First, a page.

Canada to Recognize Same-Sex Marriages Performed Abroad for Immigration Purposes
Canada was among of the first countries in the world to allow same-sex marriage. However in June 2004, during the first steps towards legalization, the Canadian government introduced a policy to treat same-sex marriages performed abroad differently, fearing them to be more open to fraud. Canadians who had same-sex marriages performed outside the country could still sponsor their spouse, but had to follow the rules for common-law unions. Same-sex marriages performed in Canada were recognized equally with traditional marriages.
The issue was raised in a motion last month by New Democratic Party Member of Parliament Bill Siksay, who is a member of the Parliamentary Standing Committee on Citizenship and Immigration. The Honourable Diane Finley, Minister of Citizenship and Immigration, agreed to review the policy, leading to the decision announced this week. "CIC has moved to annul the interim policy on same-sex marriage," wrote Ms. Finley in a letter to the immigration committee. "As a result, same-sex marriages legally performed in Canada and in foreign jurisdictions are now recognized for all immigration purposes.”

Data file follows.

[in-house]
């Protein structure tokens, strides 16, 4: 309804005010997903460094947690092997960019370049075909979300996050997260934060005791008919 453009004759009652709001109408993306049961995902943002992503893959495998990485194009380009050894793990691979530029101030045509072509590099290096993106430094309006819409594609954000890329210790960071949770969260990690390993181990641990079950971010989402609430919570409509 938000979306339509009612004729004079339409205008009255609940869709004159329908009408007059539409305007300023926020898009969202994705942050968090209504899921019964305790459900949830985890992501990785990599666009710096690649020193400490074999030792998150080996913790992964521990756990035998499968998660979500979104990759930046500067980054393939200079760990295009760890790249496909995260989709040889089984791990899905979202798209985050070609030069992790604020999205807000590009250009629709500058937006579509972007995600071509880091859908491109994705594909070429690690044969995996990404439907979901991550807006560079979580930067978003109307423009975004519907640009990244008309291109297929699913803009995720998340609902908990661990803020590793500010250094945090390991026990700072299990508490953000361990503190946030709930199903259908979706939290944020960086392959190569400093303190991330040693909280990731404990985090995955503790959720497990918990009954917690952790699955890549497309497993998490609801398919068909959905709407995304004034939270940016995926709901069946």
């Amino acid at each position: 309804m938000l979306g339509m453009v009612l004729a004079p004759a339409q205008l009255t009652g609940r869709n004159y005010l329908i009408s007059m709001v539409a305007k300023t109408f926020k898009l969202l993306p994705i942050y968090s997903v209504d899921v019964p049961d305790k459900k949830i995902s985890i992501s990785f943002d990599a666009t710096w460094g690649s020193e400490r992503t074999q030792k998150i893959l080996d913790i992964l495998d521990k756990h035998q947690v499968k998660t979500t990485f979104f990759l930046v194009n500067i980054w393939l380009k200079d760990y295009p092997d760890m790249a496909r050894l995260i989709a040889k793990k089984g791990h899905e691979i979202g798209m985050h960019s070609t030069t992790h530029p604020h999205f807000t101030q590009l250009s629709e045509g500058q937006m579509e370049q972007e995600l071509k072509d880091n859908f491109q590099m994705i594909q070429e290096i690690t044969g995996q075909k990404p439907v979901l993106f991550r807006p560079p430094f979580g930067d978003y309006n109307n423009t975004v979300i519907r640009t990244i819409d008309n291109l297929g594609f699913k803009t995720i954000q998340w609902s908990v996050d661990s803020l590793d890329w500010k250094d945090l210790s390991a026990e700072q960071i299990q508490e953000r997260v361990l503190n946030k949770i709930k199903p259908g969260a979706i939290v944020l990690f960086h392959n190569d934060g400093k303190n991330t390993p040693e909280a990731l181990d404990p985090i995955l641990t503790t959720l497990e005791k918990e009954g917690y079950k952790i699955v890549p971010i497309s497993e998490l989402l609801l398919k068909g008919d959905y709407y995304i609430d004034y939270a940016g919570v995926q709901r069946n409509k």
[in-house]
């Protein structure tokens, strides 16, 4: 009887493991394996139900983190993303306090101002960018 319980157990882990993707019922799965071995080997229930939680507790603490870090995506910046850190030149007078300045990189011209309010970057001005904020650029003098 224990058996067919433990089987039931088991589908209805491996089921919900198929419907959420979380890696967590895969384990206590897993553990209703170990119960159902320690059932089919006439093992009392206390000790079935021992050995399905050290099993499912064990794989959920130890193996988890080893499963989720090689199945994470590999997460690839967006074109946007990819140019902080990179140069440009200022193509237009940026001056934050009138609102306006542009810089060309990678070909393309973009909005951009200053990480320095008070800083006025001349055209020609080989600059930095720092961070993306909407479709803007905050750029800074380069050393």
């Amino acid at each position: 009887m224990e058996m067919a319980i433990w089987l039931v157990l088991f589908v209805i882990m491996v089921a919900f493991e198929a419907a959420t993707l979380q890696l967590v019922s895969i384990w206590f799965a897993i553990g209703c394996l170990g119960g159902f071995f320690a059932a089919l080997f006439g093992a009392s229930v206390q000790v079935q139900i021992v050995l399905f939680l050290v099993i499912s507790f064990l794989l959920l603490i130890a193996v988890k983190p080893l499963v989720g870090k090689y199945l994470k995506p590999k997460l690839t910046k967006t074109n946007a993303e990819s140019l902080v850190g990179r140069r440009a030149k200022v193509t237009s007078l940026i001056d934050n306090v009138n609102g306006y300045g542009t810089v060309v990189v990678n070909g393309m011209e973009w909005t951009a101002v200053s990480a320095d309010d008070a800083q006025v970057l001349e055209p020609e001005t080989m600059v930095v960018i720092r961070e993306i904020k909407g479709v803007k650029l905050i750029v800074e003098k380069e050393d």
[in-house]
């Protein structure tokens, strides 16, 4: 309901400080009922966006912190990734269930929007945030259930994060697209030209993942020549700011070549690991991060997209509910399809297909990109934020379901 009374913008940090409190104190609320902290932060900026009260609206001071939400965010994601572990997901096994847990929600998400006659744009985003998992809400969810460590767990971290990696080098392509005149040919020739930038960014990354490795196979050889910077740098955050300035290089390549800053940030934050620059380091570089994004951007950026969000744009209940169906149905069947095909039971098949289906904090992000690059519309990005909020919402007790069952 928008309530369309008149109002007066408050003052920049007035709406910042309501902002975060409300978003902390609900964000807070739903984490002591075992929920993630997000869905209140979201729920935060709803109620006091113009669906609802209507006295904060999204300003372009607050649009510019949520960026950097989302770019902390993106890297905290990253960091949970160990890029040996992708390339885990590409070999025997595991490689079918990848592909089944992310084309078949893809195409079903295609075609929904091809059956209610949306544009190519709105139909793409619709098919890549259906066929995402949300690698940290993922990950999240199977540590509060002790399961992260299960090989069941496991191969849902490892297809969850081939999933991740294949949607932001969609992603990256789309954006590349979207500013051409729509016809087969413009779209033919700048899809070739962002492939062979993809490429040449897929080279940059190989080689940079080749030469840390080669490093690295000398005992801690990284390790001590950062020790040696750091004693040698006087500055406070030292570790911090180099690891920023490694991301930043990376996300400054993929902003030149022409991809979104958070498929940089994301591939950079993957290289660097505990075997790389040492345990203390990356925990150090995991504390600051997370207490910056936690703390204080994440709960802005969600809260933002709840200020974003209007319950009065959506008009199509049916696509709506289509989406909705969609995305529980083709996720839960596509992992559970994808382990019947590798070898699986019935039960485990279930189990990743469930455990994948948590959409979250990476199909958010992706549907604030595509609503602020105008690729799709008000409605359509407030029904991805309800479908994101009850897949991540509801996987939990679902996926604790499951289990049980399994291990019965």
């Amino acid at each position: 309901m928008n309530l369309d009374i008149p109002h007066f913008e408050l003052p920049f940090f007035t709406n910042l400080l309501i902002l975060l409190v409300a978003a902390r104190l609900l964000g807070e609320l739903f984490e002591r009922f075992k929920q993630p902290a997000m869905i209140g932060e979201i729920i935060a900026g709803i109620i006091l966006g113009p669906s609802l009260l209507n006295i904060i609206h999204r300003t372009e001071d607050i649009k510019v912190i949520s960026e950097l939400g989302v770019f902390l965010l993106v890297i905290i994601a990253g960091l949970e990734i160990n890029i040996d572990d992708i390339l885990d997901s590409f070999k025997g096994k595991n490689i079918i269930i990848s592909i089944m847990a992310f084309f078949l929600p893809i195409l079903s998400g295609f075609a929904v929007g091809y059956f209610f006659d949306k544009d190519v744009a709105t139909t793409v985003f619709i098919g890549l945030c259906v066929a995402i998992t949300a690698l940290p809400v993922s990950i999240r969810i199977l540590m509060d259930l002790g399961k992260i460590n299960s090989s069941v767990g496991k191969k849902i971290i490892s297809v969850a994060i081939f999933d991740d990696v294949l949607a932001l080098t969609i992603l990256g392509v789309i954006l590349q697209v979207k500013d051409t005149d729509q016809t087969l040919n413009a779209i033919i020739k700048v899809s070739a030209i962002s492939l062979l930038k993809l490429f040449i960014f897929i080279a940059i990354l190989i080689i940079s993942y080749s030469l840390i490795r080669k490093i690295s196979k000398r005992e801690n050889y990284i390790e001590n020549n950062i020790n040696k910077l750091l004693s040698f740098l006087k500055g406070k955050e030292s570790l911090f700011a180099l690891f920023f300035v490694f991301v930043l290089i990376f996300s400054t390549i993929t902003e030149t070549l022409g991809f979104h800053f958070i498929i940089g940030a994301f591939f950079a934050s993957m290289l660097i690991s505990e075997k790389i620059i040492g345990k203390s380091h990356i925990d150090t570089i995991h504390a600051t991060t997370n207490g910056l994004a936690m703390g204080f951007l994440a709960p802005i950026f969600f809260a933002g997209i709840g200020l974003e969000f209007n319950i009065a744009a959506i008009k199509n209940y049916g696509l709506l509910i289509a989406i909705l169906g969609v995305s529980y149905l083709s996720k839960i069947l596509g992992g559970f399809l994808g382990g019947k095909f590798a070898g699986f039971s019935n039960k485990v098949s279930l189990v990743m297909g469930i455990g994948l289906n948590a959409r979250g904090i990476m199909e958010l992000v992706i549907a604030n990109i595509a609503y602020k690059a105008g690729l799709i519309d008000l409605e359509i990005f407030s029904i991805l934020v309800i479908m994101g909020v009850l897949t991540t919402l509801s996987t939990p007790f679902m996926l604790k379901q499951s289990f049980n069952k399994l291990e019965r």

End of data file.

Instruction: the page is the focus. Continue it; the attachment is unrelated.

Canada passed legislation to allow same-sex marriages in June 2005, after a process set in motion by a ruling of the Ontario Court of Appeal in 2003. The other countries that recognize same-sex marriage—the sources of the foreign unions in question− include the Netherlands, Belgium, South Africa, Spain and the U.S. state of Massachusetts. Many other countries recognise forms of same-sex unions of varying degrees of equivalence to traditional marriage.
In an announcement earlier this week, Citizenship and Immigration Canada has stated that Canada will now recognize same-sex marriages performed abroad for all immigration purposes. While Same-sex marriage is legal in Canada, until now the Canadian government had only recognized those unions performed in Canada.